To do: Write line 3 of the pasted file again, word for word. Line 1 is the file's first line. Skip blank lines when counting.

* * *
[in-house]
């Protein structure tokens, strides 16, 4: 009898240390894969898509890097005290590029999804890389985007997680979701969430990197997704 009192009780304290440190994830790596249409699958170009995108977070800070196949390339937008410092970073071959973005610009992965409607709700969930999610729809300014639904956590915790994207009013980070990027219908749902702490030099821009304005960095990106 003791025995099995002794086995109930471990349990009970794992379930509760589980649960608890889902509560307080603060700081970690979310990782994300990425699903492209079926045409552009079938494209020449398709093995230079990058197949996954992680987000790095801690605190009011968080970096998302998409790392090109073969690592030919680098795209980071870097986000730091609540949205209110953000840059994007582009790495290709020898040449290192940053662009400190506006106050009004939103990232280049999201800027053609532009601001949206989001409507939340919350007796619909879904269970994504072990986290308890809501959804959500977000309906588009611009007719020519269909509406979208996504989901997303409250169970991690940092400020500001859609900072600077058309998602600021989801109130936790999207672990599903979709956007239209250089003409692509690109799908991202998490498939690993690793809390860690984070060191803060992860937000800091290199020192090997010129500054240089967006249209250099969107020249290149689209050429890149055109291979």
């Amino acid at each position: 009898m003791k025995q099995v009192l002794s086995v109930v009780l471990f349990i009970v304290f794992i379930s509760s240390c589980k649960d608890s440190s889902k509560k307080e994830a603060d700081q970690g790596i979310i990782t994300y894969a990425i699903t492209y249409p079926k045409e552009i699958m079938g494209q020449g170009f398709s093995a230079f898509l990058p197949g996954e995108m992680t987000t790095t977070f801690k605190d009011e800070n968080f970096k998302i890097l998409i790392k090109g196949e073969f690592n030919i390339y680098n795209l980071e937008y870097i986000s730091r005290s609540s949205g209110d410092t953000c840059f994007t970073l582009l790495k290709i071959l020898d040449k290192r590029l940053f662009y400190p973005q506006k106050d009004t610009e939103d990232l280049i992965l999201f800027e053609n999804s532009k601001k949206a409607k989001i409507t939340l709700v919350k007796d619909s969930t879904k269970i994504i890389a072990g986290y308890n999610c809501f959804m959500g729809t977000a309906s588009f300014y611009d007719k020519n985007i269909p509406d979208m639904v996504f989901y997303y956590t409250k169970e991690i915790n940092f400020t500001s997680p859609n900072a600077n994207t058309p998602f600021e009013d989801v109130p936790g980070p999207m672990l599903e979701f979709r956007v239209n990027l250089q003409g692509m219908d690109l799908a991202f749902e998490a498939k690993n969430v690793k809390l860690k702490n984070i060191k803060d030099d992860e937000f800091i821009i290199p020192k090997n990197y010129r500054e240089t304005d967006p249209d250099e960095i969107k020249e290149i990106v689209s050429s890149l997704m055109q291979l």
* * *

């Amino acid at each position: 009898m003791k025995q099995v009192l002794s086995v109930v009780l471990f349990i009970v304290f794992i379930s509760s240390c589980k649960d608890s440190s889902k509560k307080e994830a603060d700081q970690g790596i979310i990782t994300y894969a990425i699903t492209y249409p079926k045409e552009i699958m079938g494209q020449g170009f398709s093995a230079f898509l990058p197949g996954e995108m992680t987000t790095t977070f801690k605190d009011e800070n968080f970096k998302i890097l998409i790392k090109g196949e073969f690592n030919i390339y680098n795209l980071e937008y870097i986000s730091r005290s609540s949205g209110d410092t953000c840059f994007t970073l582009l790495k290709i071959l020898d040449k290192r590029l940053f662009y400190p973005q506006k106050d009004t610009e939103d990232l280049i992965l999201f800027e053609n999804s532009k601001k949206a409607k989001i409507t939340l709700v919350k007796d619909s969930t879904k269970i994504i890389a072990g986290y308890n999610c809501f959804m959500g729809t977000a309906s588009f300014y611009d007719k020519n985007i269909p509406d979208m639904v996504f989901y997303y956590t409250k169970e991690i915790n940092f400020t500001s997680p859609n900072a600077n994207t058309p998602f600021e009013d989801v109130p936790g980070p999207m672990l599903e979701f979709r956007v239209n990027l250089q003409g692509m219908d690109l799908a991202f749902e998490a498939k690993n969430v690793k809390l860690k702490n984070i060191k803060d030099d992860e937000f800091i821009i290199p020192k090997n990197y010129r500054e240089t304005d967006p249209d250099e960095i969107k020249e290149i990106v689209s050429s890149l997704m055109q291979l």